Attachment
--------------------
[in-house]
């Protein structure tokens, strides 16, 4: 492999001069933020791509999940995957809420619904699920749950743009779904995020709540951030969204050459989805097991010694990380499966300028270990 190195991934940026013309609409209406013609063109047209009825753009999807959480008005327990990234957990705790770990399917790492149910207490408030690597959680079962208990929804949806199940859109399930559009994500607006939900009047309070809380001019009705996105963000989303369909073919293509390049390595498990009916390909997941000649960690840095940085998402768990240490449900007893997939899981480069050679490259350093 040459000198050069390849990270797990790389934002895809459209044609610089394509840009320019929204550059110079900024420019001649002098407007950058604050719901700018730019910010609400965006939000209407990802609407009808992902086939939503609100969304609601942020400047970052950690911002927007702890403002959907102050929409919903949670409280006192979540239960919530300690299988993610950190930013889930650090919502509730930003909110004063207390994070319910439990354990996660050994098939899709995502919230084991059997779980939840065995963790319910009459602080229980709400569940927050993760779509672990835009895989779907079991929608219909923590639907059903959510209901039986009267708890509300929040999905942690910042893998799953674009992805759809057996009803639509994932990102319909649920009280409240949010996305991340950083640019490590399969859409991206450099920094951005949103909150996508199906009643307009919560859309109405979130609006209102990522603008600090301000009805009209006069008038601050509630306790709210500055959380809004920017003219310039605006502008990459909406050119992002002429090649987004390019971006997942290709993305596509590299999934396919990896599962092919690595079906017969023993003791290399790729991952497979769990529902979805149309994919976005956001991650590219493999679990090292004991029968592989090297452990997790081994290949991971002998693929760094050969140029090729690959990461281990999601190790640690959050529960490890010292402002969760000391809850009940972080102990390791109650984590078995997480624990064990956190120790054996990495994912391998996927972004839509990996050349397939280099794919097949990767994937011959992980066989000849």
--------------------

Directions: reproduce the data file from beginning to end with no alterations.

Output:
[in-house]
């Protein structure tokens, strides 16, 4: 492999001069933020791509999940995957809420619904699920749950743009779904995020709540951030969204050459989805097991010694990380499966300028270990 190195991934940026013309609409209406013609063109047209009825753009999807959480008005327990990234957990705790770990399917790492149910207490408030690597959680079962208990929804949806199940859109399930559009994500607006939900009047309070809380001019009705996105963000989303369909073919293509390049390595498990009916390909997941000649960690840095940085998402768990240490449900007893997939899981480069050679490259350093 040459000198050069390849990270797990790389934002895809459209044609610089394509840009320019929204550059110079900024420019001649002098407007950058604050719901700018730019910010609400965006939000209407990802609407009808992902086939939503609100969304609601942020400047970052950690911002927007702890403002959907102050929409919903949670409280006192979540239960919530300690299988993610950190930013889930650090919502509730930003909110004063207390994070319910439990354990996660050994098939899709995502919230084991059997779980939840065995963790319910009459602080229980709400569940927050993760779509672990835009895989779907079991929608219909923590639907059903959510209901039986009267708890509300929040999905942690910042893998799953674009992805759809057996009803639509994932990102319909649920009280409240949010996305991340950083640019490590399969859409991206450099920094951005949103909150996508199906009643307009919560859309109405979130609006209102990522603008600090301000009805009209006069008038601050509630306790709210500055959380809004920017003219310039605006502008990459909406050119992002002429090649987004390019971006997942290709993305596509590299999934396919990896599962092919690595079906017969023993003791290399790729991952497979769990529902979805149309994919976005956001991650590219493999679990090292004991029968592989090297452990997790081994290949991971002998693929760094050969140029090729690959990461281990999601190790640690959050529960490890010292402002969760000391809850009940972080102990390791109650984590078995997480624990064990956190120790054996990495994912391998996927972004839509990996050349397939280099794919097949990767994937011959992980066989000849």